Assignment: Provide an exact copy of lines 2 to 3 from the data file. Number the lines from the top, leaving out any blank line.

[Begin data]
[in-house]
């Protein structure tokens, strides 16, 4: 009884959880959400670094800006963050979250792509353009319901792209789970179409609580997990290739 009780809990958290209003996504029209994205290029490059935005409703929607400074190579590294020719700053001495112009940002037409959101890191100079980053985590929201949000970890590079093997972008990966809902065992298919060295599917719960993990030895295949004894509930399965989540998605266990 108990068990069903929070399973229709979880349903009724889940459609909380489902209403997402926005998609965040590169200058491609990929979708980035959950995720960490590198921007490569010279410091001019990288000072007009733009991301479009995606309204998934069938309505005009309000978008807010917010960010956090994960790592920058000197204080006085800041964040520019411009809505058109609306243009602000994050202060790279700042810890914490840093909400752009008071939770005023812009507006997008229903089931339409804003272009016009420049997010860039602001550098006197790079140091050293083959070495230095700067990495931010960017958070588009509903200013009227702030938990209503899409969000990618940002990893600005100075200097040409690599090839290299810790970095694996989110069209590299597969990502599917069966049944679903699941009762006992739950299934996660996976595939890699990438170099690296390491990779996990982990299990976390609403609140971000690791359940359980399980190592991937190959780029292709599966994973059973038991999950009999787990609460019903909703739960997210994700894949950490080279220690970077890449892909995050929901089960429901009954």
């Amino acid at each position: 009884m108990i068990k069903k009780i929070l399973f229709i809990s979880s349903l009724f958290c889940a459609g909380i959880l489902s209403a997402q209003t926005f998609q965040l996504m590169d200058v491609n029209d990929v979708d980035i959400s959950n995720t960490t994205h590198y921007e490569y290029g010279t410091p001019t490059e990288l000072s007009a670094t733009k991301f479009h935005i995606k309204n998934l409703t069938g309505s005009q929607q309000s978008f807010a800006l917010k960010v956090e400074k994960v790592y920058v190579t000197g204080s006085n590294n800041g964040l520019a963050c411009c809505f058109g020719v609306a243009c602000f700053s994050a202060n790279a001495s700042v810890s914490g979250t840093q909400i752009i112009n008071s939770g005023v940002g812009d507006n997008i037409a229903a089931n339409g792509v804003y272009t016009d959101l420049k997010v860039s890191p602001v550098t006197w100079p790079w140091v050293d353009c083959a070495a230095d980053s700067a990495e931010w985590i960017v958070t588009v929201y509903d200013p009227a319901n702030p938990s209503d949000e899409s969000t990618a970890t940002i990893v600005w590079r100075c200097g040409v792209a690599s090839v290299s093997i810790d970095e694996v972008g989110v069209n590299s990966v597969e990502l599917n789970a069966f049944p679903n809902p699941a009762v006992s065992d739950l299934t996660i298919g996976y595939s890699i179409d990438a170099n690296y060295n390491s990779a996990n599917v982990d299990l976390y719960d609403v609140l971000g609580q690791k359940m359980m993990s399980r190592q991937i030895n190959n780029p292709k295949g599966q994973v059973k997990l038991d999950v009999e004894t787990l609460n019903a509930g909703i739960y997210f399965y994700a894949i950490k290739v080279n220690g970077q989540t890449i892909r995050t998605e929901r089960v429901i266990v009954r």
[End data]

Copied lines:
């Protein structure tokens, strides 16, 4: 009884959880959400670094800006963050979250792509353009319901792209789970179409609580997990290739 009780809990958290209003996504029209994205290029490059935005409703929607400074190579590294020719700053001495112009940002037409959101890191100079980053985590929201949000970890590079093997972008990966809902065992298919060295599917719960993990030895295949004894509930399965989540998605266990 108990068990069903929070399973229709979880349903009724889940459609909380489902209403997402926005998609965040590169200058491609990929979708980035959950995720960490590198921007490569010279410091001019990288000072007009733009991301479009995606309204998934069938309505005009309000978008807010917010960010956090994960790592920058000197204080006085800041964040520019411009809505058109609306243009602000994050202060790279700042810890914490840093909400752009008071939770005023812009507006997008229903089931339409804003272009016009420049997010860039602001550098006197790079140091050293083959070495230095700067990495931010960017958070588009509903200013009227702030938990209503899409969000990618940002990893600005100075200097040409690599090839290299810790970095694996989110069209590299597969990502599917069966049944679903699941009762006992739950299934996660996976595939890699990438170099690296390491990779996990982990299990976390609403609140971000690791359940359980399980190592991937190959780029292709599966994973059973038991999950009999787990609460019903909703739960997210994700894949950490080279220690970077890449892909995050929901089960429901009954």
């Amino acid at each position: 009884m108990i068990k069903k009780i929070l399973f229709i809990s979880s349903l009724f958290c889940a459609g909380i959880l489902s209403a997402q209003t926005f998609q965040l996504m590169d200058v491609n029209d990929v979708d980035i959400s959950n995720t960490t994205h590198y921007e490569y290029g010279t410091p001019t490059e990288l000072s007009a670094t733009k991301f479009h935005i995606k309204n998934l409703t069938g309505s005009q929607q309000s978008f807010a800006l917010k960010v956090e400074k994960v790592y920058v190579t000197g204080s006085n590294n800041g964040l520019a963050c411009c809505f058109g020719v609306a243009c602000f700053s994050a202060n790279a001495s700042v810890s914490g979250t840093q909400i752009i112009n008071s939770g005023v940002g812009d507006n997008i037409a229903a089931n339409g792509v804003y272009t016009d959101l420049k997010v860039s890191p602001v550098t006197w100079p790079w140091v050293d353009c083959a070495a230095d980053s700067a990495e931010w985590i960017v958070t588009v929201y509903d200013p009227a319901n702030p938990s209503d949000e899409s969000t990618a970890t940002i990893v600005w590079r100075c200097g040409v792209a690599s090839v290299s093997i810790d970095e694996v972008g989110v069209n590299s990966v597969e990502l599917n789970a069966f049944p679903n809902p699941a009762v006992s065992d739950l299934t996660i298919g996976y595939s890699i179409d990438a170099n690296y060295n390491s990779a996990n599917v982990d299990l976390y719960d609403v609140l971000g609580q690791k359940m359980m993990s399980r190592q991937i030895n190959n780029p292709k295949g599966q994973v059973k997990l038991d999950v009999e004894t787990l609460n019903a509930g909703i739960y997210f399965y994700a894949i950490k290739v080279n220690g970077q989540t890449i892909r995050t998605e929901r089960v429901i266990v009954r």